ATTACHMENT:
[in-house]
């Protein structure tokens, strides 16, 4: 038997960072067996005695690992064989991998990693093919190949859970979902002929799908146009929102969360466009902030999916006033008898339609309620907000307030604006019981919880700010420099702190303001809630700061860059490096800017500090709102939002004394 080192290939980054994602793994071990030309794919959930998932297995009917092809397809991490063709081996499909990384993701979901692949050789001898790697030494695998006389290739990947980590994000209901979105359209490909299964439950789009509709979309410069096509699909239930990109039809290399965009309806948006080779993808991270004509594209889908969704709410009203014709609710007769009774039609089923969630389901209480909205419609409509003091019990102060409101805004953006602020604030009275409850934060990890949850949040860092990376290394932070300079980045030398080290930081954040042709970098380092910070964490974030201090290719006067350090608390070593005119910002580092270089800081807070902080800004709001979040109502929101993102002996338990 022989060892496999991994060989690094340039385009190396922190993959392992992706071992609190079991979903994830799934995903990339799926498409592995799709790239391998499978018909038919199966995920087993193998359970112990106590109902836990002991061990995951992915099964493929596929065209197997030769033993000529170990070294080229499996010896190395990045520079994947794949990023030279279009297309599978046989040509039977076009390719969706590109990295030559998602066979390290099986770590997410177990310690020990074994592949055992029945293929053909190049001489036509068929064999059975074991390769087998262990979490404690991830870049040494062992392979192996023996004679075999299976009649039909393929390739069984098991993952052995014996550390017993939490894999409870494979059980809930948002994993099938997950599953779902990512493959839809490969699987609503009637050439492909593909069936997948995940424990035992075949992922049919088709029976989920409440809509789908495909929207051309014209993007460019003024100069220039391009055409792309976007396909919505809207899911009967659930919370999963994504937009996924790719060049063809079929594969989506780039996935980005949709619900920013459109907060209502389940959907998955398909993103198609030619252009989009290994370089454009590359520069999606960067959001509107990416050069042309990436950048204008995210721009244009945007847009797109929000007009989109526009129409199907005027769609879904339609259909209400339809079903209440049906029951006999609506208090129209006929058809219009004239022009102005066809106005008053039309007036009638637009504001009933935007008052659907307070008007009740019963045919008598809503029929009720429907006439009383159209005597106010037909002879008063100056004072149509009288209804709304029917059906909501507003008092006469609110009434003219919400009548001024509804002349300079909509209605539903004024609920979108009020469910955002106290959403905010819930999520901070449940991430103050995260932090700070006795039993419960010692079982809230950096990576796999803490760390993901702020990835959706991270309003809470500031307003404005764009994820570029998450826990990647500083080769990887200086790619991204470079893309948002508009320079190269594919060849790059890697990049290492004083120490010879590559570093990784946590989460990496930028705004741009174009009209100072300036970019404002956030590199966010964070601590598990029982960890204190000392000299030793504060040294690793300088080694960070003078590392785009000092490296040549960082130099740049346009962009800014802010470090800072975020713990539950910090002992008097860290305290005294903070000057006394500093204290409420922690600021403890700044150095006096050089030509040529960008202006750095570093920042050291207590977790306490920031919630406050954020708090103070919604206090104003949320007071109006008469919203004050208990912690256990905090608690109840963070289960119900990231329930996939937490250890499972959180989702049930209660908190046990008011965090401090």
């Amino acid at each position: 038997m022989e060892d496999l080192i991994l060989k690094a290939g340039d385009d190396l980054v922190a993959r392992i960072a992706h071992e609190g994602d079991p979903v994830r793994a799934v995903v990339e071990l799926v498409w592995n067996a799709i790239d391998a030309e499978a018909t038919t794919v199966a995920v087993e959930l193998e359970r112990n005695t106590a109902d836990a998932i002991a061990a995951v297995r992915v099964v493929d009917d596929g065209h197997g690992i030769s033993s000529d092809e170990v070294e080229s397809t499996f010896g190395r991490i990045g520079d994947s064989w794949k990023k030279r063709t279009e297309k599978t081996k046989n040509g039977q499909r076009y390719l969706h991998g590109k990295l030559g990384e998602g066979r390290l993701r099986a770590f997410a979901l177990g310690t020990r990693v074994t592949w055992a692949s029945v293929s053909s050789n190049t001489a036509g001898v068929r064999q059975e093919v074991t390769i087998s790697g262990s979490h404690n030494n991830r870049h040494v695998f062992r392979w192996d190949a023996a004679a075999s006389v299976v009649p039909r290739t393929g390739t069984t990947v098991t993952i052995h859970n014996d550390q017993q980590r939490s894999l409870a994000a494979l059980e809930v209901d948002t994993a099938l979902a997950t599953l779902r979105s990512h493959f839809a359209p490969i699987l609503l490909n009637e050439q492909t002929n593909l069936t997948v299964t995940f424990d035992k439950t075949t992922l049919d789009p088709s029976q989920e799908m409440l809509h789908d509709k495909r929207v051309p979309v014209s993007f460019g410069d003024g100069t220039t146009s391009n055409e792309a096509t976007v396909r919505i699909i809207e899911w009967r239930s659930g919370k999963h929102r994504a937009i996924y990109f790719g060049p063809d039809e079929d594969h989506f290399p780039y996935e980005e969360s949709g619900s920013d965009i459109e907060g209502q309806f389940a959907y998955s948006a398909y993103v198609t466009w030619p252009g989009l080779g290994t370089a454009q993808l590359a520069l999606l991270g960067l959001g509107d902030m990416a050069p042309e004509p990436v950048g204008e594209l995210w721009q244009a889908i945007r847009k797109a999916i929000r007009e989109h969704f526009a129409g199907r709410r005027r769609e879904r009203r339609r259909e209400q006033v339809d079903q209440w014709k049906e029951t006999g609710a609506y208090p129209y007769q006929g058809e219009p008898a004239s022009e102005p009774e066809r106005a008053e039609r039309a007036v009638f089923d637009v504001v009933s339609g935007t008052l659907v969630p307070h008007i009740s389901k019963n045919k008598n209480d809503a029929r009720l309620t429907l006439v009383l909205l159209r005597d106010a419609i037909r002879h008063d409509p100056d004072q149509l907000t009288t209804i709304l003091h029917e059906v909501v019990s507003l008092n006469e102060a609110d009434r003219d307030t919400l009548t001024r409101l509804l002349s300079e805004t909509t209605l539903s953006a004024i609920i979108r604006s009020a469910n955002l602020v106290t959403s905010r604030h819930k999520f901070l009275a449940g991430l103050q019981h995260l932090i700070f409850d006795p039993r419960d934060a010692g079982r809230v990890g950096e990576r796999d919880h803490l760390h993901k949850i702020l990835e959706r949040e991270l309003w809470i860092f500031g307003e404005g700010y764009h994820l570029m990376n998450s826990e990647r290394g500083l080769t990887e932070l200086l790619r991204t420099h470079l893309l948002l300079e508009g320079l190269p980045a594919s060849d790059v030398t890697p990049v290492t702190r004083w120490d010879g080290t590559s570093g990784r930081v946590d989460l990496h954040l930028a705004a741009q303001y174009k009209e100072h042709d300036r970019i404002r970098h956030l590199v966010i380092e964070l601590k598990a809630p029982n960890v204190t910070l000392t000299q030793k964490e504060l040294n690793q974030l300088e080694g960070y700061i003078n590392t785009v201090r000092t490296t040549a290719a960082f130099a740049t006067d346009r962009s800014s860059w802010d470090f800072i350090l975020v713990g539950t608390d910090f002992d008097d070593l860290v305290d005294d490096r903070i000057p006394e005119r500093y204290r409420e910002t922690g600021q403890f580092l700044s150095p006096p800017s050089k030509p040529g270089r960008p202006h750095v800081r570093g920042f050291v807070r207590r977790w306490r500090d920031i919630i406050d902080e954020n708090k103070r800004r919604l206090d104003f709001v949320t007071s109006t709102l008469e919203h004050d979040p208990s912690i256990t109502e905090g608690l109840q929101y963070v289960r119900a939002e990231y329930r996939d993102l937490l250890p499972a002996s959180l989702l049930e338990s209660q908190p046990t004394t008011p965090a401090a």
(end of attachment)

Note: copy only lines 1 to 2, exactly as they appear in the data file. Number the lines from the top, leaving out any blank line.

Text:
[in-house]
């Protein structure tokens, strides 16, 4: 038997960072067996005695690992064989991998990693093919190949859970979902002929799908146009929102969360466009902030999916006033008898339609309620907000307030604006019981919880700010420099702190303001809630700061860059490096800017500090709102939002004394 080192290939980054994602793994071990030309794919959930998932297995009917092809397809991490063709081996499909990384993701979901692949050789001898790697030494695998006389290739990947980590994000209901979105359209490909299964439950789009509709979309410069096509699909239930990109039809290399965009309806948006080779993808991270004509594209889908969704709410009203014709609710007769009774039609089923969630389901209480909205419609409509003091019990102060409101805004953006602020604030009275409850934060990890949850949040860092990376290394932070300079980045030398080290930081954040042709970098380092910070964490974030201090290719006067350090608390070593005119910002580092270089800081807070902080800004709001979040109502929101993102002996338990 022989060892496999991994060989690094340039385009190396922190993959392992992706071992609190079991979903994830799934995903990339799926498409592995799709790239391998499978018909038919199966995920087993193998359970112990106590109902836990002991061990995951992915099964493929596929065209197997030769033993000529170990070294080229499996010896190395990045520079994947794949990023030279279009297309599978046989040509039977076009390719969706590109990295030559998602066979390290099986770590997410177990310690020990074994592949055992029945293929053909190049001489036509068929064999059975074991390769087998262990979490404690991830870049040494062992392979192996023996004679075999299976009649039909393929390739069984098991993952052995014996550390017993939490894999409870494979059980809930948002994993099938997950599953779902990512493959839809490969699987609503009637050439492909593909069936997948995940424990035992075949992922049919088709029976989920409440809509789908495909929207051309014209993007460019003024100069220039391009055409792309976007396909919505809207899911009967659930919370999963994504937009996924790719060049063809079929594969989506780039996935980005949709619900920013459109907060209502389940959907998955398909993103198609030619252009989009290994370089454009590359520069999606960067959001509107990416050069042309990436950048204008995210721009244009945007847009797109929000007009989109526009129409199907005027769609879904339609259909209400339809079903209440049906029951006999609506208090129209006929058809219009004239022009102005066809106005008053039309007036009638637009504001009933935007008052659907307070008007009740019963045919008598809503029929009720429907006439009383159209005597106010037909002879008063100056004072149509009288209804709304029917059906909501507003008092006469609110009434003219919400009548001024509804002349300079909509209605539903004024609920979108009020469910955002106290959403905010819930999520901070449940991430103050995260932090700070006795039993419960010692079982809230950096990576796999803490760390993901702020990835959706991270309003809470500031307003404005764009994820570029998450826990990647500083080769990887200086790619991204470079893309948002508009320079190269594919060849790059890697990049290492004083120490010879590559570093990784946590989460990496930028705004741009174009009209100072300036970019404002956030590199966010964070601590598990029982960890204190000392000299030793504060040294690793300088080694960070003078590392785009000092490296040549960082130099740049346009962009800014802010470090800072975020713990539950910090002992008097860290305290005294903070000057006394500093204290409420922690600021403890700044150095006096050089030509040529960008202006750095570093920042050291207590977790306490920031919630406050954020708090103070919604206090104003949320007071109006008469919203004050208990912690256990905090608690109840963070289960119900990231329930996939937490250890499972959180989702049930209660908190046990008011965090401090």